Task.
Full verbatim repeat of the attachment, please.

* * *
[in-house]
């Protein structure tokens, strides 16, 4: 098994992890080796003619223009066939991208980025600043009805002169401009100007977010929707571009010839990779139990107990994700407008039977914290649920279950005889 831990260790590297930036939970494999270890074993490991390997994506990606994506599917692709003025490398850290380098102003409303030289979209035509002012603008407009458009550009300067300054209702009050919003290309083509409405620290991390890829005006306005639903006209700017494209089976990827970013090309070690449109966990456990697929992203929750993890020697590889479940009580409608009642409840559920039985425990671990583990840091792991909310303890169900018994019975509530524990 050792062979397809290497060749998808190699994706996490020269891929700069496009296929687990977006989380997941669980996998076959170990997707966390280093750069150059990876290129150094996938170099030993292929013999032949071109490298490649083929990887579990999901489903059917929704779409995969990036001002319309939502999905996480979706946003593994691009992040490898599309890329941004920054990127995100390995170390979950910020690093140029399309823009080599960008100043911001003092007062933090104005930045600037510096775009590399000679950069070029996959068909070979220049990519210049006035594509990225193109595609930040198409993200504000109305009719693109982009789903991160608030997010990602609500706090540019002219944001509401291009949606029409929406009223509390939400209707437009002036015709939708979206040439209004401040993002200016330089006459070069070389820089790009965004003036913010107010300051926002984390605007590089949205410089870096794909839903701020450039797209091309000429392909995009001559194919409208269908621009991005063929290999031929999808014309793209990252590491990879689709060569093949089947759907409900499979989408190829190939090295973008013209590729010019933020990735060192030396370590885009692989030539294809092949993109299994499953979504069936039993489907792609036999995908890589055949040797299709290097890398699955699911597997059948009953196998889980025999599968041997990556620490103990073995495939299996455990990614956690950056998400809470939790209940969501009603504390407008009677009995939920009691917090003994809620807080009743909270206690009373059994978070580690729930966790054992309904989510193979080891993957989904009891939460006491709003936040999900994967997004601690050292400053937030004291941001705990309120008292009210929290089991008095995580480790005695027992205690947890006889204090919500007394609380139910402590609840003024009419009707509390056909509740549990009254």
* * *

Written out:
[in-house]
């Protein structure tokens, strides 16, 4: 098994992890080796003619223009066939991208980025600043009805002169401009100007977010929707571009010839990779139990107990994700407008039977914290649920279950005889 831990260790590297930036939970494999270890074993490991390997994506990606994506599917692709003025490398850290380098102003409303030289979209035509002012603008407009458009550009300067300054209702009050919003290309083509409405620290991390890829005006306005639903006209700017494209089976990827970013090309070690449109966990456990697929992203929750993890020697590889479940009580409608009642409840559920039985425990671990583990840091792991909310303890169900018994019975509530524990 050792062979397809290497060749998808190699994706996490020269891929700069496009296929687990977006989380997941669980996998076959170990997707966390280093750069150059990876290129150094996938170099030993292929013999032949071109490298490649083929990887579990999901489903059917929704779409995969990036001002319309939502999905996480979706946003593994691009992040490898599309890329941004920054990127995100390995170390979950910020690093140029399309823009080599960008100043911001003092007062933090104005930045600037510096775009590399000679950069070029996959068909070979220049990519210049006035594509990225193109595609930040198409993200504000109305009719693109982009789903991160608030997010990602609500706090540019002219944001509401291009949606029409929406009223509390939400209707437009002036015709939708979206040439209004401040993002200016330089006459070069070389820089790009965004003036913010107010300051926002984390605007590089949205410089870096794909839903701020450039797209091309000429392909995009001559194919409208269908621009991005063929290999031929999808014309793209990252590491990879689709060569093949089947759907409900499979989408190829190939090295973008013209590729010019933020990735060192030396370590885009692989030539294809092949993109299994499953979504069936039993489907792609036999995908890589055949040797299709290097890398699955699911597997059948009953196998889980025999599968041997990556620490103990073995495939299996455990990614956690950056998400809470939790209940969501009603504390407008009677009995939920009691917090003994809620807080009743909270206690009373059994978070580690729930966790054992309904989510193979080891993957989904009891939460006491709003936040999900994967997004601690050292400053937030004291941001705990309120008292009210929290089991008095995580480790005695027992205690947890006889204090919500007394609380139910402590609840003024009419009707509390056909509740549990009254």